World Series of Poker Europe

Can a Live Poker Training Course Help an Experienced Player?

Greg Raymer

On Saturday, April 9, 2011, I had the opportunity to attend Greg Raymer’s Fossilman Poker Training seminar at the World Series of Poker Circuit Harrah’s St. Louis. While I was excited to spend an afternoon with the 2004 World Series of Poker Main Event Champion, I was skeptical about the course itself. I consider myself an experienced poker player, so I had doubts that a live training course could teach me anything I didn’t already know. As it turned out, nothing could be further from the truth.

The course, which was valued at $299, was a full day of training consisting of a three-hour lecture, buffet lunch, and four hours of live-hand labs. Refreshments were provided, as were some mementos including a commemorative chip, a signed photo, and a signature Fossilman fossil. In addition, St. Louis native Dennis Phillips and local cash-game specialist John Adams joined Raymer as instructors for the day.

From the outset, Raymer made it clear the goal of the course was to make participants better poker players by improving their decision-making skills at the table. As I took my seat, I looked around the conference room and took note of the audience. There were about 25 people taking the seminar including four women, four “young guns” in their twenties, and about 15 men between 35 and 60 years old. My assessment was that most of them were novices or recreational players looking to take their game to the next level, while a few attendees, myself included, would be worthy of the “experienced” or “semi-professional” poker label.

Given the group’s varying level of poker skill, I began to wonder just what demographic this course was meant for? Was it designed for newbies? Would an experienced player be wasting his time? Was I wasting my time? I decided to ask Raymer and this is what he had to say:

“Unfortunately you can’t tailor a class so it’s just one segment because if you break it down, let’s say four experience levels from novices to most advanced with a couple of layers in between, you’re going to have a hard time selling out your product. The live camps aren’t as popular as the online training schools and stuff like that because, you know, that’s convenient. [Live camps] have to be at this time, on this day, and you’ve gotta show up in person, you can’t just go watch one video for half an hour. So, I try to make the class sufficiently advanced that good players will still get a lot out of it and the inexperienced players may feel a little bit overwhelmed by some of the things we talk about, but hopefully they’ll still pick up on some of the most important things.”

I decided to throw my skepticism aside and begin the seminar with an open mind. I must admit, as the day wore on, Fossilman Poker Training did an excellent job of catering to everyone. The instructors touched upon beginner topics such as tournament structures, starting stack, blinds, stack-size strategy, etc., but also mixed in some advanced topics such as buy-in vs. bankroll, Game Theory Optimal, and Game Theory Exploitative. While the former topics served as a fresh reminder of the basics, the latter really captured my attention and got me thinking about the game in a whole new light.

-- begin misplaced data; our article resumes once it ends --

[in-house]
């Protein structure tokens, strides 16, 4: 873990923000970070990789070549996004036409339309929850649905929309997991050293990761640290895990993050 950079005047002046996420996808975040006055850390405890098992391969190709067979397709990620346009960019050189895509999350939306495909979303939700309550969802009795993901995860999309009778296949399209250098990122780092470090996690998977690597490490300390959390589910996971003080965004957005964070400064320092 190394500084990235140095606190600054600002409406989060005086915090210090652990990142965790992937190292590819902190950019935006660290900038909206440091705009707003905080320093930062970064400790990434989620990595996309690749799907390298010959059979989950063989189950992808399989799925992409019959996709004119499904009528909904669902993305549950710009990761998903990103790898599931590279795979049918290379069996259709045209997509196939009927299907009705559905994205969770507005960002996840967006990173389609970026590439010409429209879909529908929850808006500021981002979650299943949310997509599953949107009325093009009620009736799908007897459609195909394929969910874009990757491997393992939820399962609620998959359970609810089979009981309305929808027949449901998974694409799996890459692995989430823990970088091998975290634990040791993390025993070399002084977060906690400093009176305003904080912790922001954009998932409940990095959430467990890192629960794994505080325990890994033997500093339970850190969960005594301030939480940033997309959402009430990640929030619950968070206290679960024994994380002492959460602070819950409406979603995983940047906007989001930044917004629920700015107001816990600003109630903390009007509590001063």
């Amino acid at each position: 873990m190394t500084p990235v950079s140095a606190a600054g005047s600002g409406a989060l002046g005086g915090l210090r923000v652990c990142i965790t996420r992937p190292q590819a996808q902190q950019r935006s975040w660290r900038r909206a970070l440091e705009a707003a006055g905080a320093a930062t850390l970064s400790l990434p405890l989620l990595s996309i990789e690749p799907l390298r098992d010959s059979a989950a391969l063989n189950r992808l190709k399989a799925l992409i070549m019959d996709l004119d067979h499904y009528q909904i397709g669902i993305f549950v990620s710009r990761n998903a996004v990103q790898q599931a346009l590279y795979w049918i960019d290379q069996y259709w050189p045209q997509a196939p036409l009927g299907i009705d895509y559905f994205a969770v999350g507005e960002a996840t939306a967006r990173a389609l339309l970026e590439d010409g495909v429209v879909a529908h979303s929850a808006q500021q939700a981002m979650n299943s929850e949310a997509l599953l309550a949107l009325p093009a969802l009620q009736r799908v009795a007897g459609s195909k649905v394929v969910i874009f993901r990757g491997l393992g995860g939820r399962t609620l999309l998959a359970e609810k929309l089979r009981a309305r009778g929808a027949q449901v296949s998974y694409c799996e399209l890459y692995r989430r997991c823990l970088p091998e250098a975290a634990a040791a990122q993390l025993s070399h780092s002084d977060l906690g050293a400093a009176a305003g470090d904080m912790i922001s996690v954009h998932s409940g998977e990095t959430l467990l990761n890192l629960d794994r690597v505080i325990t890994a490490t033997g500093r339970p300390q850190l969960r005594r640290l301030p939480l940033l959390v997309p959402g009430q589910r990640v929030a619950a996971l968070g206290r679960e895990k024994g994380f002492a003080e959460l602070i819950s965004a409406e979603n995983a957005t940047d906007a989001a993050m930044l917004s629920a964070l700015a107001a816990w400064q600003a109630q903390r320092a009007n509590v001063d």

Before long, I realized that even though I was sitting side-by-side with players who’d recently discovered poker, I was still learning new information and strategies that could compliment both my tournament and cash games. I wasn’t alone in my thinking. During lunch, I had the opportunity to speak with some of my classmates and was pleased to find that many felt the same way. One player, who had previously played poker for a living and won his seminar seat via a radio contest, admitted: “I really wasn’t expecting to learn anything when I came here today, but it has turned out the opposite. Both Raymer and Phillips asked some good questions and many of the topics I hadn’t even heard of before like Game Theory Exploitative. I like the idea of not playing optimally and instead making occasional mistakes on purpose if it means you get a better result in the long run. I’m really looking forward to incorporating that into my game. If it benefits me by $300, then it’ll be worth it.”

Looking back, I knew it was going to be a day of fun when one of the first things Raymer readily admitted was, “Luck is just shit that happens sometimes.” Hearing that from a world champ not only got a good laugh, it grabbed our attention and set the tone for the day. Too often poker is about ego and destroying your opponents. Personally, every time I take my ego to the table, I end up playing poorly and making numerous mistakes. Attending a live training seminar was nice because it allowed me the opportunity to set my ego aside and admit to myself that maybe I don’t know it all (something I wasn't prepared to do when the class began). On top of that, instead of trying to destroy the other players at my table, I got the chance to build some camaraderie as we set aside our competitive spirit in favor of learning and improving alongside one another.

I can’t say that I’ll be attending every live seminar available, they can be quite expensive after all, but I do believe such courses, like Fossilman Poker Training, hold considerable value applicable to players of all experience levels. If you’re looking to spice up your game, you might want to consider a live training seminar. If you’re like me, you’ll be glad you did.

Have you ever attended a live training seminar? If so, tell us about your experience in the comments section below. In the meantime, be sure to follow us on Twitter and like us on Facebook.

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